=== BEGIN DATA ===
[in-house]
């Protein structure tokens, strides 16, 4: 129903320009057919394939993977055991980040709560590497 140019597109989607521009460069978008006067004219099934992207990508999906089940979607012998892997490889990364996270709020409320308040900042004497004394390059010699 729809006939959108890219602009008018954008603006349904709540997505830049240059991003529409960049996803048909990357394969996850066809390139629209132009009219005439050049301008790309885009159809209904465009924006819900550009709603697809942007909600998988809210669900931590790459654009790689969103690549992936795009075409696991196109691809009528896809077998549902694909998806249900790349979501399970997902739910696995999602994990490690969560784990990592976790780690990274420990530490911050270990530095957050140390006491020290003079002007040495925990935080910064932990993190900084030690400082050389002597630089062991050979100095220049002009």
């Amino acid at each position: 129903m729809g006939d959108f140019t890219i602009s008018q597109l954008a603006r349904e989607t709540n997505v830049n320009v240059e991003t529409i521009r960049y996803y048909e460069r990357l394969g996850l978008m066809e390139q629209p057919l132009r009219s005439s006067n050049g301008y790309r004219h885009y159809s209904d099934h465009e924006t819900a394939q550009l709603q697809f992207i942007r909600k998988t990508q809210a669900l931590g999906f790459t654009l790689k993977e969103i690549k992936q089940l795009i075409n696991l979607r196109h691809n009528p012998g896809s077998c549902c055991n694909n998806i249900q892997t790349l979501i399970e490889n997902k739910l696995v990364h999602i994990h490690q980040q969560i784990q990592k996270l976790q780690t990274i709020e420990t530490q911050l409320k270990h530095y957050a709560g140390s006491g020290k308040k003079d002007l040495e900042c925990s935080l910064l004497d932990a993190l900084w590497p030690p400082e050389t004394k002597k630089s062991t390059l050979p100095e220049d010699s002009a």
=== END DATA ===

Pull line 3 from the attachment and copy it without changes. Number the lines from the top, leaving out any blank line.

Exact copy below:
């Amino acid at each position: 129903m729809g006939d959108f140019t890219i602009s008018q597109l954008a603006r349904e989607t709540n997505v830049n320009v240059e991003t529409i521009r960049y996803y048909e460069r990357l394969g996850l978008m066809e390139q629209p057919l132009r009219s005439s006067n050049g301008y790309r004219h885009y159809s209904d099934h465009e924006t819900a394939q550009l709603q697809f992207i942007r909600k998988t990508q809210a669900l931590g999906f790459t654009l790689k993977e969103i690549k992936q089940l795009i075409n696991l979607r196109h691809n009528p012998g896809s077998c549902c055991n694909n998806i249900q892997t790349l979501i399970e490889n997902k739910l696995v990364h999602i994990h490690q980040q969560i784990q990592k996270l976790q780690t990274i709020e420990t530490q911050l409320k270990h530095y957050a709560g140390s006491g020290k308040k003079d002007l040495e900042c925990s935080l910064l004497d932990a993190l900084w590497p030690p400082e050389t004394k002597k630089s062991t390059l050979p100095e220049d010699s002009a």